It seems better that this is a prayer to be rescued from the dark spiritual forces that are active in the world. Jesus prays in John 17:15 that God the Father would protect his disciples “from the evil one.” In Ephesians 6:10 Paul says the believer does not wrestle against flesh and blood, but rather against dark and sinister forces of evil. In 2 Thessalonians 3:3 Paul says “the Lord is faithful, and he will strengthen and protect you from the evil one.”

In the context of Jesus’ ministry, the trials that the disciples faced were very real threats to their lives – they were going to be arrested and likely beaten by both their friends (the Jews of the Synagogues) and their enemies (the Romans, eventually). In Mark 14:38, Jesus is talking about a trail which might result in apostasy, a denial of faith. We might describe this as a “crisis of faith,” a difficulty which is so severe that the believer may be tempted to reject his faith, to deny the Lord and, in a sense, return to a state of unbelief.

There is a strong indication that Jesus believes his disciples will pass through the time of trial, and be restored after the resurrection. This is also found in contemporary Jewish literature as well, that the one who fears the Lord will be rescued in their time of trial. Sirach 33:1 says “No evil will befall the one who fears the Lord, but in trials such a one will be rescued again and again.”

The disciple of Jesus should expect trials and temptations. There is no way to avoid them. In fact, trials and temptations are an indication the true disciple of Jesus is living out their faith, they are coming to the attention of an evil society which seeks to suppress them.

If this is correct, there is a serious contrast with some strains of Christianity which teaches the real disciple of Jesus will always be happy and healthy, or that any trial in one’s life is the result of sin. This is not at all what Jesus or Paul taught! The disciple of Jesus will still struggle with a failing body, they will endure pain and death. The disciple of Christ will still face the economic disaster of a lost job through no fault of their own. They will still face the heartbreak of rebellious children or a faithless spouse. These are not punishments for sin, but the sort of things all people face because the world is a fallen place. It is a lie to tell people their lives will be perfect if they aspect Jesus as savior. Jesus says in the Sermon on the Mount the true follower can expect all sorts of hardships and will suffer persecution for their faith.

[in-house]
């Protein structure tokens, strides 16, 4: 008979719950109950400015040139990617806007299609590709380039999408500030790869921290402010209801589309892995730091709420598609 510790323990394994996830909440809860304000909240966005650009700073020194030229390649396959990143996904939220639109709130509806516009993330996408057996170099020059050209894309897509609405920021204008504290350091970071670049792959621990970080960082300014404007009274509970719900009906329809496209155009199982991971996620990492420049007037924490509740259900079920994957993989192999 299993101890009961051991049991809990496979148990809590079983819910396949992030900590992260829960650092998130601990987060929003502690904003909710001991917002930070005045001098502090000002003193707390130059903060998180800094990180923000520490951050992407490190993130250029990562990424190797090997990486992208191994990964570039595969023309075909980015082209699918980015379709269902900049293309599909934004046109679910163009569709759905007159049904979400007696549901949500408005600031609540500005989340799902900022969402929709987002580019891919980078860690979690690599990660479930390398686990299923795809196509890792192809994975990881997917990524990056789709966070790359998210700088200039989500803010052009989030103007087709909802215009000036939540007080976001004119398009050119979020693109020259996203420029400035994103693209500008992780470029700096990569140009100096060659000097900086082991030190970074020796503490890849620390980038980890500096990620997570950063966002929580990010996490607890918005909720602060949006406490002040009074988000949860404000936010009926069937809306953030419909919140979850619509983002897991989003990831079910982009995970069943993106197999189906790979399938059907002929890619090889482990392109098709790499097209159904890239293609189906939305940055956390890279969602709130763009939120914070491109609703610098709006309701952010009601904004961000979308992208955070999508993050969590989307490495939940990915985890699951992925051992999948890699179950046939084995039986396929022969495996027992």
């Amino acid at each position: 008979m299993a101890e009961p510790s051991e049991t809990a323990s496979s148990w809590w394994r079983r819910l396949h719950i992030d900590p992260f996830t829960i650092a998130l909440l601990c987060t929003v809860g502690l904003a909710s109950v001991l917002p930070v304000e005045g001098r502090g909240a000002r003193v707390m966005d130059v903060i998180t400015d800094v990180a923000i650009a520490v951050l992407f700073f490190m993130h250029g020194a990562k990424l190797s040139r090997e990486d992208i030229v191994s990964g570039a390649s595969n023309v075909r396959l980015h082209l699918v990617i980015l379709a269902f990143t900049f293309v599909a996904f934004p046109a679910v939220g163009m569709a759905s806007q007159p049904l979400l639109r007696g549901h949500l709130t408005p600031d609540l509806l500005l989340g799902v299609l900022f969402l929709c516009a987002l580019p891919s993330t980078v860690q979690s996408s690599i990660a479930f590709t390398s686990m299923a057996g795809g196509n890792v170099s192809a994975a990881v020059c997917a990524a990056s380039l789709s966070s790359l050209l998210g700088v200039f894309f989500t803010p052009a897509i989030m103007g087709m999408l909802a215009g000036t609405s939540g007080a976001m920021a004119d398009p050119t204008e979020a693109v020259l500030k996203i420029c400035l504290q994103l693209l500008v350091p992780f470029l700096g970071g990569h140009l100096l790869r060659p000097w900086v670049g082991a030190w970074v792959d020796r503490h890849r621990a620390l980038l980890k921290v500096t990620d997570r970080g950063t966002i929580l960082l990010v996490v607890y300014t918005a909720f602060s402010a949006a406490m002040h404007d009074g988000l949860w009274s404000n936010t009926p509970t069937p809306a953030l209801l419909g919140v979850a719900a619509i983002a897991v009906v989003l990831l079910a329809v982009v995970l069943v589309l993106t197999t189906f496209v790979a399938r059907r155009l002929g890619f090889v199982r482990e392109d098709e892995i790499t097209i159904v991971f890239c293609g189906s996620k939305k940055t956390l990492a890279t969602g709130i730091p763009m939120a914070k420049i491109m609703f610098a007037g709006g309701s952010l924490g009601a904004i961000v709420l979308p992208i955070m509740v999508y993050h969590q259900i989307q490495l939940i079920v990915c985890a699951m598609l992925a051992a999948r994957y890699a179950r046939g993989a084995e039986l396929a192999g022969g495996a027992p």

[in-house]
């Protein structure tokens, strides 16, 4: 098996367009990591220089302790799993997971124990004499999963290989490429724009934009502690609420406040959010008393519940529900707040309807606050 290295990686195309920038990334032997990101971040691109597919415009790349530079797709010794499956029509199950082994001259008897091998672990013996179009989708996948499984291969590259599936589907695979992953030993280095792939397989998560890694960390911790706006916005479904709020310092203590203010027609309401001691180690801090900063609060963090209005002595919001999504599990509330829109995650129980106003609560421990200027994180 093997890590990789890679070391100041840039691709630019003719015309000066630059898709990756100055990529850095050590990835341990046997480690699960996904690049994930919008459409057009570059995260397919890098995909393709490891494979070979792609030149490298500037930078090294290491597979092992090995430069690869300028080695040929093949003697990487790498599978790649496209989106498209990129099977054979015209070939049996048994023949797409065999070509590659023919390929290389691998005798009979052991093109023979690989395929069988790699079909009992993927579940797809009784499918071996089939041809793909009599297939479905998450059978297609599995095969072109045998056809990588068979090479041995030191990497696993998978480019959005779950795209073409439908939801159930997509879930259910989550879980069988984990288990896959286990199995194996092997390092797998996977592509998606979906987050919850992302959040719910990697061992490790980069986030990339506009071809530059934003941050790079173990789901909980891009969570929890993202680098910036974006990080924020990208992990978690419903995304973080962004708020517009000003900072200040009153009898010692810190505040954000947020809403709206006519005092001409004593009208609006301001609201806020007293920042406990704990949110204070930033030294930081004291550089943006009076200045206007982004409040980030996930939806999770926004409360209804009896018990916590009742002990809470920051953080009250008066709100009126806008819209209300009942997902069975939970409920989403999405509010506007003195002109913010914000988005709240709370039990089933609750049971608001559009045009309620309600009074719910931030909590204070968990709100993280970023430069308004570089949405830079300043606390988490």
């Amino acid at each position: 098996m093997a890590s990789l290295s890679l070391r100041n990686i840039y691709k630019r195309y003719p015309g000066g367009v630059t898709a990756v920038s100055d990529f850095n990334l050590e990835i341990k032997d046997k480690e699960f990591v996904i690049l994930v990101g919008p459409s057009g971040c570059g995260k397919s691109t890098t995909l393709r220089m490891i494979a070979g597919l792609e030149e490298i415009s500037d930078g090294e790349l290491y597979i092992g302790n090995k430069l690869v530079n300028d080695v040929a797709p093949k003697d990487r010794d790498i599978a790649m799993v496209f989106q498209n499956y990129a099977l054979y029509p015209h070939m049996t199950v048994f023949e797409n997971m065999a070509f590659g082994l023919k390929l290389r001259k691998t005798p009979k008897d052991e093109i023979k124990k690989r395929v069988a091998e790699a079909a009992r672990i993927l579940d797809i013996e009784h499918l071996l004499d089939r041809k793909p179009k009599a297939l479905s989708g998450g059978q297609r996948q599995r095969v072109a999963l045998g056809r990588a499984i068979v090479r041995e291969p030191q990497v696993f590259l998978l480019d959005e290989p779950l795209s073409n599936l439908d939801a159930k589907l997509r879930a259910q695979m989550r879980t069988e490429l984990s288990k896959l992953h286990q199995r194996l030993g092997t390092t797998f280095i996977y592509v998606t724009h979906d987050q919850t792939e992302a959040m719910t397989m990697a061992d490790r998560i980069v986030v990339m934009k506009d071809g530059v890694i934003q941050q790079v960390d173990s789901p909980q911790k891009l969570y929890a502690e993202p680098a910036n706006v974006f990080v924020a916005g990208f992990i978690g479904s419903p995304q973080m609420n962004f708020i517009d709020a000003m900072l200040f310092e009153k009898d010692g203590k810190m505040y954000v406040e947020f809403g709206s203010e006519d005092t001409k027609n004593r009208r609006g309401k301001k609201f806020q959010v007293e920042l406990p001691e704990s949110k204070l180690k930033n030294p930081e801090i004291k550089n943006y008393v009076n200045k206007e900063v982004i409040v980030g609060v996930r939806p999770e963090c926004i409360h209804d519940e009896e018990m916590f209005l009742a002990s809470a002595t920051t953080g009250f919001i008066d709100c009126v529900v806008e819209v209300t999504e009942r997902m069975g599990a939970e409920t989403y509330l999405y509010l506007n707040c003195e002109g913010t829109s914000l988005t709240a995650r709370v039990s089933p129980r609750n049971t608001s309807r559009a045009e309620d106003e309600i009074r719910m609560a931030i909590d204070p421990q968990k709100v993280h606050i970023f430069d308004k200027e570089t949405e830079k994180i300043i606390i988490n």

Forgive us Our Debts – Matthew 6:12

For the small time farmers and day laborers who listened to Jesus in Galilee, forgiveness of debt was a serious issue. Just like today, farmers often need to take loans in order to plant a crop; fishermen may have need to take a loan in order to finance new equipment. Even though the Law forbid charging interest on loans, this applied only to the Jews. If a Galilean worker owed money at interest, he may have been in debt to a Gentile landowner. A prayer for debt-relief would have been very attractive indeed!

However, debt is often associated with the debt of sin. Jesus’s followers are a movement characterized by forgiveness. Many experienced radical forgiveness from Jesus. Those who followed Jesus were reformed tax-collectors, prostitutes, outsiders, etc. (Luke 7:36-50). People who had experienced healing also represent a form of forgiven since there was an association of sin with major disease for some in the Second Temple period (Mark 2:1-12).